Seta squatted barefoot on a flat rock, scrubbing her family's few garments with cheerful abandon. Beside her sat a woven basket and every now and then, a soft, sweet gurgle would emerge from it. Gabrielle smiled as she approached.

"Another perfect day," she observed, sitting down next to Seta.

"All the days are perfect," Seta replied. "Now."

"What's really perfect is this little bundle." Gabrielle reached down into the basket and tenderly lifted out the cutest, brightest baby she'd ever seen.

It had been only days after their landing when Seta went into labor. Xena delivered the baby, a little girl, and both mother and child came through the process safely. Seta and Terim named the baby Gabrielle, much to Xena's delight, but it wasn't long before 'Gabrielle' became affectionately shortened to Gabi.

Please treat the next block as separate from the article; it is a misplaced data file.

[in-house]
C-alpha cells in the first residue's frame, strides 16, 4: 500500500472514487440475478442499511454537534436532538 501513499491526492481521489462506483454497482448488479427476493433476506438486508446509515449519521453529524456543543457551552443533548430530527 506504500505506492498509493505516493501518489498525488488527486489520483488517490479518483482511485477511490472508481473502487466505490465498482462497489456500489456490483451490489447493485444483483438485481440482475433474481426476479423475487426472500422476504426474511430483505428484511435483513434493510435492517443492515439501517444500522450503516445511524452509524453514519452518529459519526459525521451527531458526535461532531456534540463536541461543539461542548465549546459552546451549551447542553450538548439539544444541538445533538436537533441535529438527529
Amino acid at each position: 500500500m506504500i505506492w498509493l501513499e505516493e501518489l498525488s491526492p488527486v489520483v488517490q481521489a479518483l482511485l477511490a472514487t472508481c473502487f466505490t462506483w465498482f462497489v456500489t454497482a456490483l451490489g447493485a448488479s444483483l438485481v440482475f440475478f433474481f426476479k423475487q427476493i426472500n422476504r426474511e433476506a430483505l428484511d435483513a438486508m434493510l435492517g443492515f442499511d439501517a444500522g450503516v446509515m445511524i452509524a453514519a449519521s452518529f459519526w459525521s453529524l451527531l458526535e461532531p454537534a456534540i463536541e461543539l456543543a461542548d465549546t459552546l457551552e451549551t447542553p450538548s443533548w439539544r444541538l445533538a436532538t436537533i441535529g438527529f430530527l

"Gabi. I like that," Xena had noted one evening when the two of them were cleaning up after dinner. "Maybe I should start calling you that."

"Maybe," Gabrielle replied with a little laugh, "but one Gabi is probably enough for now."


Everyone was in love with little Gabi, but no one more so than Alexander. He had taken to her immediately and spent most of his free time with Seta and the baby. Even now, every few minutes, he would look up at them and wave. Seta was always quick to wave back.

"He's such a good boy, and he loves the baby so much."

"Hmmm," Gabrielle agreed. "He loves you, too. You and Terim."

"He's a child. He loves giving love - and being loved. Both come easy to him. He's been a blessing to us, just as he is to you."

Gabrielle bit her lip slightly. "He told me that you're teaching him to write."

"Oh, that," Seta laughed. "Just a few words. He's very smart, and he's picked it up quickly. Did he show you his story?"